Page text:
On the religious front, we can’t escape the fact that marriage is a religious institution, and the laws associated with marriage come from our heritage as a Christian country. I want to do a marriage preparation course because I firmly believe in this decision being a lifetime commitment, so it’s probably a good idea to do some preparation and ask some serious questions before we leap in all giddy and newlywed; but even these are religious in heritage, originating from the traditional conversations with a priest prior to getting married in a church. Consequently, we can go to courses that promise not to mention God, but the organisations will still have started out providing the courses for religious couples.
So the option is marriage or not marriage. Well why not – if you really love each other, who says you have to spend a crap load of money on a wedding and get up in front of all your nearest and dearest to prove your commitment? Umm…the government. It might not be illegal to be an unmarried couple, but the law will certainly not be your friend if the relationship does break down or one partner dies, especially if you have property or children.
So really, the option is marriage or playing russian roulette with your legal rights whilst grieving your relationship or your long-term partner.
I’m happy with our choice; despite the patriarchal and religious associations, I would rather be married to my fiance than not. I’m happy that we can overcome the patriarchal crap enough to give us something that is meaningful and wonderful. He is happy changing his name too, so that we can start this journey together; we will be having a civil ceremony and even if I choose a white dress I’m reasonably confident he’s not under any illusions about my ‘purity’. When I look at the engagement ring he had designed for me, I see only the level of thought he put into what my perfect ring would look like; I see only his depth of love for me and mine for him.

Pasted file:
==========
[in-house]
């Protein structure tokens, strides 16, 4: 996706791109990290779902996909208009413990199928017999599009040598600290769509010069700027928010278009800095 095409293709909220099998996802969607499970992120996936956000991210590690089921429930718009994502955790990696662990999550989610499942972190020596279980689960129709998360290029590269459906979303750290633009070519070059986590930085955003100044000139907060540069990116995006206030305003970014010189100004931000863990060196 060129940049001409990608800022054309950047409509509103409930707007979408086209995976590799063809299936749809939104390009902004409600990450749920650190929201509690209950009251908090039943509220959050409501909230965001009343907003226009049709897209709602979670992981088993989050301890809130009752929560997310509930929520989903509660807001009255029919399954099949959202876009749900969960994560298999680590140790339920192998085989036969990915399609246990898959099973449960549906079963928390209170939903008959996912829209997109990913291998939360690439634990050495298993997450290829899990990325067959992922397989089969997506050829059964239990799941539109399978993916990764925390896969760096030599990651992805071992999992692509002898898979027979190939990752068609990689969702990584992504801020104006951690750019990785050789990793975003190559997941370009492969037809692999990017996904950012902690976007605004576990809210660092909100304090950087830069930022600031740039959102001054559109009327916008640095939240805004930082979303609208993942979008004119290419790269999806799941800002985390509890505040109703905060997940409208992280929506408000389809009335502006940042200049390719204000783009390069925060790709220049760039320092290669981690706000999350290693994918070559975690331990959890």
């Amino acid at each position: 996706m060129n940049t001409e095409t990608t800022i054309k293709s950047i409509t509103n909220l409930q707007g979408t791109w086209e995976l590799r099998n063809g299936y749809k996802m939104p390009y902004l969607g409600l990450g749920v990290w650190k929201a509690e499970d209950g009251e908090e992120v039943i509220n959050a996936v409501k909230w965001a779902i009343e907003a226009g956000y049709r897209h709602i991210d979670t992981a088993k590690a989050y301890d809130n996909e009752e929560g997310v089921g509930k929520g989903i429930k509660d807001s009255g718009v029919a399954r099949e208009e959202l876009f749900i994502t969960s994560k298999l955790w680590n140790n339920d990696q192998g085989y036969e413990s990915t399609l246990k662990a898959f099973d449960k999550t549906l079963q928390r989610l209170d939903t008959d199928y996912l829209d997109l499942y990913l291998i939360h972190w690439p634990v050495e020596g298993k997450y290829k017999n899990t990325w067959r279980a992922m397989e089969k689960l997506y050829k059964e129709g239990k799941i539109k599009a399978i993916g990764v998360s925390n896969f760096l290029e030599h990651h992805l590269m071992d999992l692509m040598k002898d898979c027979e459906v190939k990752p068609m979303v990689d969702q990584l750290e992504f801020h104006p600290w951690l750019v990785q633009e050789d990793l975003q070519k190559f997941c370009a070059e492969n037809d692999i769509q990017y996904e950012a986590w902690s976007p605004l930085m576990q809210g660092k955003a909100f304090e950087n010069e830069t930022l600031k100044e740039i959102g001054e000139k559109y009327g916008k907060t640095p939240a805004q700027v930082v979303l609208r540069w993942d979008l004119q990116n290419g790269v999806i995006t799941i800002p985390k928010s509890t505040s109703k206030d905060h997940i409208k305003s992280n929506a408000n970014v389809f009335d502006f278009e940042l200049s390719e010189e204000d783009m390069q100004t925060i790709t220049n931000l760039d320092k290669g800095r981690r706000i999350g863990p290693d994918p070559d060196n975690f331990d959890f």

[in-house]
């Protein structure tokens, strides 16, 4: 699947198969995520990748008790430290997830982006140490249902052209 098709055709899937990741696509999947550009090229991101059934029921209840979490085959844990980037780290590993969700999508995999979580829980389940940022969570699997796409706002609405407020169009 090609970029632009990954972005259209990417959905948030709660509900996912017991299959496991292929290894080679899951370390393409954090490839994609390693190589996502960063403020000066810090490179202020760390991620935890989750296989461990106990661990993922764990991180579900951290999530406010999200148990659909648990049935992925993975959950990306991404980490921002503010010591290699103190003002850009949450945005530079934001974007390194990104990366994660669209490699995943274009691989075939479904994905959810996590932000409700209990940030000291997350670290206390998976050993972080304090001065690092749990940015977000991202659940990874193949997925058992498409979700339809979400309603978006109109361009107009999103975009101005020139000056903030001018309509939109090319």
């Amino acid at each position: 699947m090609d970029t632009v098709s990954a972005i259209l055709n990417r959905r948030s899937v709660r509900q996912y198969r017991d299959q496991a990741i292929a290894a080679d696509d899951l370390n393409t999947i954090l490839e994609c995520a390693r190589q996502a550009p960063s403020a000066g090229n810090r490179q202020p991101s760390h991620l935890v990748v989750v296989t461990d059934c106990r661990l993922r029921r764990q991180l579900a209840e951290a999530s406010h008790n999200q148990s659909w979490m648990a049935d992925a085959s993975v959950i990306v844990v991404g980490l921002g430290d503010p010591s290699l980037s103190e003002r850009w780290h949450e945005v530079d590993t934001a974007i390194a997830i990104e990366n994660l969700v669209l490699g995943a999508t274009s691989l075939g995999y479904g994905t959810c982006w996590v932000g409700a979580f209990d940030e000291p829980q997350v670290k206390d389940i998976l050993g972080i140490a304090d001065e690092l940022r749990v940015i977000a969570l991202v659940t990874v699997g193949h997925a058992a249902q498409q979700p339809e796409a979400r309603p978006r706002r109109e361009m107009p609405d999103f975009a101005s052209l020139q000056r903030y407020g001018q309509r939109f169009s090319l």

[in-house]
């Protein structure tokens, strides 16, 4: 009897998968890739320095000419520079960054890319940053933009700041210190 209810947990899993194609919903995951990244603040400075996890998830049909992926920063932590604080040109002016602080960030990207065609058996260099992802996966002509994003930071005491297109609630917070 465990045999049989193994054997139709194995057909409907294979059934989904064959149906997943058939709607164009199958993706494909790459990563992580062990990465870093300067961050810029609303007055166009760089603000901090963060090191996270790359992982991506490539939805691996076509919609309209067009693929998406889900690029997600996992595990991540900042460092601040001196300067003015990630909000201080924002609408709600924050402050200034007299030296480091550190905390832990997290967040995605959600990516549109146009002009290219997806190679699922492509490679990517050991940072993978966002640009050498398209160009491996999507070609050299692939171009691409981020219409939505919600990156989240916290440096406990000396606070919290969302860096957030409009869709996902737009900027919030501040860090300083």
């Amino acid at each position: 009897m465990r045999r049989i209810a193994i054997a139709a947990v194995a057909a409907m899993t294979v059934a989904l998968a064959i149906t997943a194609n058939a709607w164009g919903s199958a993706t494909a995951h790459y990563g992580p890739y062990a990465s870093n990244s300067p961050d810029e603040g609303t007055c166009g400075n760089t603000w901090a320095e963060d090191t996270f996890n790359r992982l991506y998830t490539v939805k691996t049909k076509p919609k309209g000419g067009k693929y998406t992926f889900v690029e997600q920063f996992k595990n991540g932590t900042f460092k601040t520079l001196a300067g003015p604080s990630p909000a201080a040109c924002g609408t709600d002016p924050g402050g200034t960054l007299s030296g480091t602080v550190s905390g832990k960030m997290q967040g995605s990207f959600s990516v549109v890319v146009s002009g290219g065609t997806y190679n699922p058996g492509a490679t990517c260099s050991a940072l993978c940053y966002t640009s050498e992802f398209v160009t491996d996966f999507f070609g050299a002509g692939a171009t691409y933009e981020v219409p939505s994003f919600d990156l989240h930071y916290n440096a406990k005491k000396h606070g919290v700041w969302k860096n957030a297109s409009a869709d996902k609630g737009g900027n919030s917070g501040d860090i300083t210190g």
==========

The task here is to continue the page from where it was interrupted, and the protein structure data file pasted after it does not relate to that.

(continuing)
But the point is – that’s our choice. If someone came to me and said that because you are a heterosexual couple, you must marry in a church, you must change your name to his, do this, do that and the other, I may well choose not to marry at all.
To some, this debate may smack of a heterosexual couple complaining about something trivial as if it’s the same as the homophobic justifications for denying marriage to same-sex couples. Same-sex couples have endured (and continue to endure) prejudice and compromise to be able to get married, so quite whining! However, as I’ve been slowly awakened to the staggering inequality in the UK and around the world, I’ve started to see how far-reaching the consequences are of continuing on with certain traditions because it’s how we’ve always done it. How certain words are deeply rooted in prejudice, yet we still continue to use them.
I don’t believe that the fight for heterosexual civil partnership is on the same level as the fight for same-sex marriage; but I am fundamentally opposed to a heterosexual couple having to choose between buying into an institution that is rooted in prejudice and inequality or being denied various legal and economic benefits because they do not do so. Why should any one of us have to compromise our principles to meet the rules of a legal system that masquerades itself as fair and just when we have overwhelming evidence that it is neither? How is that equality?